Hummer History - The Original 92 Sales Brochures
Updated October 12, 2014
Pictures courtesy of Steve Yee
When Hummers were first offered to the public there were no dealers. You bought them factory direct. You could go to the factory and pickup your new truck if you wanted. These pictures were scanned from the 1992 Limited Edition Sales Kit.
Whether or not they are pics of the Military truck or the actual 92LE's was the question. Jim Bella (hummer Guru from AMG) has told me that "They are touched up photos. Look very close around the window openings and you will see all the features of the Military hard doors. Notice the door handles are painted in lower than on the civilian doors, Military door hinges are shown, door key lock is in the handle; not in the door panel, etc".
When/ why did the brushguard design change?
The only change to the brushguard was the elimination of those smaller diameter vertical tubes due to concerns of obstructing turnsignal view at certain angles. Those 2 KC auxiliary lights were just clamped onto the lower tube.
AM General did offer a 383 CARC GREEN "look alike color" they called Military Flat Green; Paint Code G5. As far as I remember true C.A.R.C. (Chemical Agent Resistant Coating) was prohibited from being sprayed for a variety of reasons in the Commercial HUMMER paint system inside the then new Armour (Commercial HUMMER) Building. Therefore...AMG and their paint supplier at the time, Niles Chemical Paint (Company) had to come up with 383 CARC Green, 383 CARC Brown, 383 CARC Black & 686 CARC Tan, "look alike colors" formulated in Arcylic Urathane which OSHA, IOSHA & the EPA allowed to be used in the Commercial HUMMER paint system.
Back then, I did hear rumors of 1 Civilian HUMMER (H1) that did get the "Real Deal" CARC applied "somewhere" in the AMG factory complex, but did not catch up with it to confirm that before it got shipped.
I was contacted by an owner who was reading this article. I think we have found the CARC truck.
I was reading your "Hummer Paint codes" page, and at the bottom you indicate that you thought that you knew of one civi hummer that was painted in Real 383 CARC back then. Well I can tell you that it must be my 1994 VLCO that was painted in 383 CARC paint.
When I went to the factory to pick up my NEW truck in October of 1994, I asked if I could have some "touch-up paint" and I was told that they could not give me any because the paint was way to hard to use, and that I would need special equipment and protection to use this paint.
I asked why it was so special and they said that it was this new CARC paint, and that mine would be the only one to be painted with (for civi use) it because they had to move the body tub over to the military paint line and then back to the commercial line for further assembly, the cost was to great.
So, I still have the truck, and after 13 years of being outside all the time, It still looks great, and the CARC paint resists scratches and it heals itself (the scratches seem to heal after a day or two), and nothing sticks to it, amazing stuff.
The picture is the VLCO at the GMA factory after the installation of the new woodland scapp top and wagon back/with red cross.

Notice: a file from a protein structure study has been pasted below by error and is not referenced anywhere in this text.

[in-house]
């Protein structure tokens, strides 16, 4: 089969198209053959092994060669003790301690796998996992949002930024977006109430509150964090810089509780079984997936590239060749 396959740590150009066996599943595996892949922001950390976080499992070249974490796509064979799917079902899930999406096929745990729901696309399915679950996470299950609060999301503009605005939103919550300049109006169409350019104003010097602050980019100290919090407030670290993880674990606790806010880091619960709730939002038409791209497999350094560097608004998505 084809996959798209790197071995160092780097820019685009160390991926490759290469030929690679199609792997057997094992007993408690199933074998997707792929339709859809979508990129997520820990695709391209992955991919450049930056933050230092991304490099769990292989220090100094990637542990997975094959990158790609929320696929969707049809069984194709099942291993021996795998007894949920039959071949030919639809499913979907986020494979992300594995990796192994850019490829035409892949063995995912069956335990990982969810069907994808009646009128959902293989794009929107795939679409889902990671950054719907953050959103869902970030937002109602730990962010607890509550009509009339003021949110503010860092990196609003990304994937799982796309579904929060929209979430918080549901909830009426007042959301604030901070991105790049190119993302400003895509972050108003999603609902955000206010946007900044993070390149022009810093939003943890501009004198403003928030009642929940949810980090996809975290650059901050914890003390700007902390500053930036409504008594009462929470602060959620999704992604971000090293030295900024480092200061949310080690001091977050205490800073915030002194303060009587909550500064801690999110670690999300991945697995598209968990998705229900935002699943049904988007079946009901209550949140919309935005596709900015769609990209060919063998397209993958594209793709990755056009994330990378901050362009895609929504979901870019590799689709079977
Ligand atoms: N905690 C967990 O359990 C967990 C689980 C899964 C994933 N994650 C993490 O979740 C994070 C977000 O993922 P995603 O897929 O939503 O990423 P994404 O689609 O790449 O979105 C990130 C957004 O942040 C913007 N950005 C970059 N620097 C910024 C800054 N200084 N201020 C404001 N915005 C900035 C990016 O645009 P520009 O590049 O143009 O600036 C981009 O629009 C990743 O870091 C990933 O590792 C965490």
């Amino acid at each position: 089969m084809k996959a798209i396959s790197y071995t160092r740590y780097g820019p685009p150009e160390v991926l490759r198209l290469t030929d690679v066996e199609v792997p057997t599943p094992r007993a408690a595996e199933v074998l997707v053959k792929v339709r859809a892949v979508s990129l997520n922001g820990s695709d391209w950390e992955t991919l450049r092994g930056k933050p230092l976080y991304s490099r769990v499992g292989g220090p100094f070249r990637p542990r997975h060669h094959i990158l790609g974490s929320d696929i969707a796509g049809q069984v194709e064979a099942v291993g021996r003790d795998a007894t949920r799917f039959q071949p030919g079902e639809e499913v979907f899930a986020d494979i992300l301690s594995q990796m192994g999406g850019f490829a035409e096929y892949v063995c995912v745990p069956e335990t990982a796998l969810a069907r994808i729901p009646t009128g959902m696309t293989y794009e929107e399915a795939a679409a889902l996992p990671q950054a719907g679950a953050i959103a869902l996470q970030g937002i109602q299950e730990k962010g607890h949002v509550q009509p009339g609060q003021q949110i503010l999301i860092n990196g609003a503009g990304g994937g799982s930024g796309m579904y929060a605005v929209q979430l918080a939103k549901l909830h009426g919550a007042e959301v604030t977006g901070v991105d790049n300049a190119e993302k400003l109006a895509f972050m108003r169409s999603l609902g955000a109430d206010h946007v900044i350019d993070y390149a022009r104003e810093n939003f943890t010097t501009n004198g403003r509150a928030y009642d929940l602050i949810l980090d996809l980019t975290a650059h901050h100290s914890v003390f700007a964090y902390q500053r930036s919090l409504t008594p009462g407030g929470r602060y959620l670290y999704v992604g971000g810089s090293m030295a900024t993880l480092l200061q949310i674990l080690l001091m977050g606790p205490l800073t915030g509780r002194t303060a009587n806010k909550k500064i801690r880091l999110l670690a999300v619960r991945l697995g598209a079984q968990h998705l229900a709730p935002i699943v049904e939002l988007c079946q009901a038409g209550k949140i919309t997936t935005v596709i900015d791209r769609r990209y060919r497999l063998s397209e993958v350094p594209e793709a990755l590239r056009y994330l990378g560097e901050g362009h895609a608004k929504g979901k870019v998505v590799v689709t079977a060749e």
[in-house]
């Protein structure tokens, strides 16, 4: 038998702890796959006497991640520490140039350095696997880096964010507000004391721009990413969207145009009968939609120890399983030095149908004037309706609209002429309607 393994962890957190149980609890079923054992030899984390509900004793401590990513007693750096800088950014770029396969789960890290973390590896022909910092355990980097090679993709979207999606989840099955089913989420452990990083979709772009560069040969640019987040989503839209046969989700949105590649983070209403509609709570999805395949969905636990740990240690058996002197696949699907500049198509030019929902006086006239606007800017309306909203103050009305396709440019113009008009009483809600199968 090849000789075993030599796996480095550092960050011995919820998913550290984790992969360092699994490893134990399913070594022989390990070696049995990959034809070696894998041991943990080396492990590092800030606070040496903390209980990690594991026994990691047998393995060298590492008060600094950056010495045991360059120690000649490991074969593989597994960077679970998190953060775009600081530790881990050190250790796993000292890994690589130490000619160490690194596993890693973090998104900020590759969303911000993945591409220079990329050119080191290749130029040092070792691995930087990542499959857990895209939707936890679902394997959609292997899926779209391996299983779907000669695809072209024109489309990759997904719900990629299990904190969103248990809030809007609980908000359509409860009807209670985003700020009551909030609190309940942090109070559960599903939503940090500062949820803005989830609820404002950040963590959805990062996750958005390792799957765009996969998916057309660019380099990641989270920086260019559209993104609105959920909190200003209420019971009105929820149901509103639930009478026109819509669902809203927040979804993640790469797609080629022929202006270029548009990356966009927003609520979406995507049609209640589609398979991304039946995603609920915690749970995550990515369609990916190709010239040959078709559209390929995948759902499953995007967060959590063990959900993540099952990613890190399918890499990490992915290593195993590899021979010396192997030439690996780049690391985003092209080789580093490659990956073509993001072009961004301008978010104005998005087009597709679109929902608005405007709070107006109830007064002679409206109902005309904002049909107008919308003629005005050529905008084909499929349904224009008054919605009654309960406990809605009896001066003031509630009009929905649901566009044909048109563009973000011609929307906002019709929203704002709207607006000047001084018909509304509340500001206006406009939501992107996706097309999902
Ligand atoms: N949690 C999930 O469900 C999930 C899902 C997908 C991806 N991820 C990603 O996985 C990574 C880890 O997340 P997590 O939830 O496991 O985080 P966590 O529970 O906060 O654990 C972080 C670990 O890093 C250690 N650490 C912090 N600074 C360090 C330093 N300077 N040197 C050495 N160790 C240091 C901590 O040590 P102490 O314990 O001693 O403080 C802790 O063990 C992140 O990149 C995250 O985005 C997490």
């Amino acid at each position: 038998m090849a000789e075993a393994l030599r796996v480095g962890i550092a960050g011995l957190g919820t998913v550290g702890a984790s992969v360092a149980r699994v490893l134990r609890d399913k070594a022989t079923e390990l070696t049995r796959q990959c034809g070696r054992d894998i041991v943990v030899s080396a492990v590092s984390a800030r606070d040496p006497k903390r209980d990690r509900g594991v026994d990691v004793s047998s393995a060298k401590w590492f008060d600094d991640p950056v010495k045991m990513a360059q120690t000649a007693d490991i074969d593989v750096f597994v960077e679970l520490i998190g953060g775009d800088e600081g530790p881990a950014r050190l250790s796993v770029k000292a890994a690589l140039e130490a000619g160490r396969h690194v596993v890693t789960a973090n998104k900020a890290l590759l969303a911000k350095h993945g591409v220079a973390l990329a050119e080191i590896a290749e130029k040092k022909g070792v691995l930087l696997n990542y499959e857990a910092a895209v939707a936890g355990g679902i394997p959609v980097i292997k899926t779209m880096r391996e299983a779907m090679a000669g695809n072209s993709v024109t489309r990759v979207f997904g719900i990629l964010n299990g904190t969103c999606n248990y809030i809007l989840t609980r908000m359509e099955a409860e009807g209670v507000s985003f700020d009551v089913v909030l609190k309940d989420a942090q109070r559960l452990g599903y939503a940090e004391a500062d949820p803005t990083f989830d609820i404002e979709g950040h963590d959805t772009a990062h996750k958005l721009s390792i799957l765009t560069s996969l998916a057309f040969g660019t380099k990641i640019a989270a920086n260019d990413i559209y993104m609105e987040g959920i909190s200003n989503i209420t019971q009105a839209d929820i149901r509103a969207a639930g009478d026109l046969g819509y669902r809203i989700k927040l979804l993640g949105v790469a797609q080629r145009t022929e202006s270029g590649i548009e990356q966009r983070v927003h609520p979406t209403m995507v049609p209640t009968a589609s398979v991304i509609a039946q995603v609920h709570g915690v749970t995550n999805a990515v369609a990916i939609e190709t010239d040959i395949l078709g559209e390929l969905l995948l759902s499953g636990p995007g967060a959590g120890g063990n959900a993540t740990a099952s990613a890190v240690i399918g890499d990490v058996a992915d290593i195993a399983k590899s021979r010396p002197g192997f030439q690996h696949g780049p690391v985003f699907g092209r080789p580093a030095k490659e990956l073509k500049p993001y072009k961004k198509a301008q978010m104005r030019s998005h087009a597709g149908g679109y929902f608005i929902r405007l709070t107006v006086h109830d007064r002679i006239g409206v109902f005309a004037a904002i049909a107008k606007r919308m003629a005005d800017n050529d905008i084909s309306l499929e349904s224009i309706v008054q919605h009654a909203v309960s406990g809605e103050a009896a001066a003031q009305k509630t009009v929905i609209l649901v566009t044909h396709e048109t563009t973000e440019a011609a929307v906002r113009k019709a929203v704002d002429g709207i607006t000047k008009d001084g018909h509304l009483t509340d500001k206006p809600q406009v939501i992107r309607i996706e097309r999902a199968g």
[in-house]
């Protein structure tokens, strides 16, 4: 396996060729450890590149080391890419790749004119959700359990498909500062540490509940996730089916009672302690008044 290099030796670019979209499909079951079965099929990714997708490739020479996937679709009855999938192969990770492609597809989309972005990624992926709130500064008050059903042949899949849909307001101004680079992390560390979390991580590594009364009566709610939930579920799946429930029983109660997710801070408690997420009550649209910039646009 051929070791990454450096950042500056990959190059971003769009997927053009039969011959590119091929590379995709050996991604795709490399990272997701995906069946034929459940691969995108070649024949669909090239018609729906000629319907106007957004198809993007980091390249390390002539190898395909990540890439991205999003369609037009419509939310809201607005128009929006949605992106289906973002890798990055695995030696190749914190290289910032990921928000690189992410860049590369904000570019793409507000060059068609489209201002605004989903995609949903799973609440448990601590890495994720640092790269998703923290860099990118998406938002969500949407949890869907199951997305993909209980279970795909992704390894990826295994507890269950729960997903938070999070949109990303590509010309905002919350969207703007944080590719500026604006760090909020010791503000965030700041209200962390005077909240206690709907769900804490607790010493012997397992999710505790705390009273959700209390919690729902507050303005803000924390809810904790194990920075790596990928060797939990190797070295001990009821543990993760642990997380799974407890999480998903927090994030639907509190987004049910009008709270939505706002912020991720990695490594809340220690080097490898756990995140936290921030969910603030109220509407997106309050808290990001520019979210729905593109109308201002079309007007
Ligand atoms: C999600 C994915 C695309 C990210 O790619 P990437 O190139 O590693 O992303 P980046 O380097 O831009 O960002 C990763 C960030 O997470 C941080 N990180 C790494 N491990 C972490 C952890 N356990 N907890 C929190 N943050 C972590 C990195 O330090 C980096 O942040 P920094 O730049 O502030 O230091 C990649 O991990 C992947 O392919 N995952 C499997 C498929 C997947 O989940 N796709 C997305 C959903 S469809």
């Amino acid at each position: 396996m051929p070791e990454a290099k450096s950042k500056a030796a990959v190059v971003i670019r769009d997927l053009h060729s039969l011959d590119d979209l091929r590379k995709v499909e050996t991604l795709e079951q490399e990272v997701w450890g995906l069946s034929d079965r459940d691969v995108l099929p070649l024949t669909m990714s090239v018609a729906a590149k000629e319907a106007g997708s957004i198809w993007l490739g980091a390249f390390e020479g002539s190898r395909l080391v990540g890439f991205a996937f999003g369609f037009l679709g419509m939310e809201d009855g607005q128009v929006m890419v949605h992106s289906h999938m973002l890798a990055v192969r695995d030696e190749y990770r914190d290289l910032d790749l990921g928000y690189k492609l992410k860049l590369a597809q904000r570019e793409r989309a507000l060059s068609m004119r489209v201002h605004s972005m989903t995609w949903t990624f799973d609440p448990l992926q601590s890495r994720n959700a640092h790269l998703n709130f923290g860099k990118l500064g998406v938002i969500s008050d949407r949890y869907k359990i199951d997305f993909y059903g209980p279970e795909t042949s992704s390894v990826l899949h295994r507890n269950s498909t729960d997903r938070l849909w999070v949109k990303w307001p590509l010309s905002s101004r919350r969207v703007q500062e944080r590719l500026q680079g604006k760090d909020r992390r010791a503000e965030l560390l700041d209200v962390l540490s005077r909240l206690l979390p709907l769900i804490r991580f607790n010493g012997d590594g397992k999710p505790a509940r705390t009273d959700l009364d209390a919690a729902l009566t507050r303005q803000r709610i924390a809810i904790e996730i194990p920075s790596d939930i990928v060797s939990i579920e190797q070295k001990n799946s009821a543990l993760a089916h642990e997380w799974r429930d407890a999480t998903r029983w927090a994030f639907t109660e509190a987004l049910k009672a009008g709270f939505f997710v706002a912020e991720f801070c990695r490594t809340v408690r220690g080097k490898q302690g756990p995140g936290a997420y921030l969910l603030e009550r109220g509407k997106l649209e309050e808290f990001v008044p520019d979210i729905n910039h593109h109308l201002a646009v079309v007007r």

GMA is the largest supplier of camo covers to the US military. It is a Canadian owned and operated company that has a US plant near or at Port Huron Mich. They got their start years ago by developing a thermal bag for pizza delivery restaurants.
Yours; Paul Gilmore,Toronto. 1994 VLCO Woodland Scapp
I received this from Greg in Mountain View, CA on 9/11/2014.
Just stumbled across your page. The rumor about a CARC civilian Hummer is true and it wasn't that 94. My father bought limited edition number 90 back in 1992 and it was sprayed in CARC Camo. He paid $1500 extra for it and AMG did it only after hesitation. They promised they could at one of the ride and drives, but tried to get out of it. He asked for his $5K deposit back and at that point they agreed.
I still have three gallons of the real nasty CARC that they provided when he asked about touch up and/or repair paint. The brown and black were applied by hand by the guys that touch up the military trucks since there was no program for the automated sprayers that usually spray the military trucks during production.
We only had the truck for about two years. AMG bought it back under the lemon law. We broke two transmissions (literally in half), two rear diffs, three or four axle shafts, we had constant problems with brake shuddering. During the two years, it was down for probably six months. There was no repair network for the first year and nobody knew how to work on them. Eventually Fremont Ford became a dealer and service center, but even those guys sucked.
After the truck went back to AMG, my dad heard it was sold and was last known to be in Berlin, Germany. I'd love to see it again. It was near and dear to me. I spent countless hours installing electric locks integrated with an alarm system. Hummers are a joke without central locking, having to climb over the mother of all transmission tunnels!
In November 2007 I received an email from Damon & Cindy Hopper who had been reading this page. Damon said
I talked to the nice people at AMGeneral and I learned alot, but I still want more info. I have a 1992 H1 pick up Vin# NE133344. It is the 6th truck built from the Vin# but I was told that is was the second off of the line.
This H1 has only 31k miles never flogged and until now has always been stored in a garage. Your website is outstanding!!!!!!!!!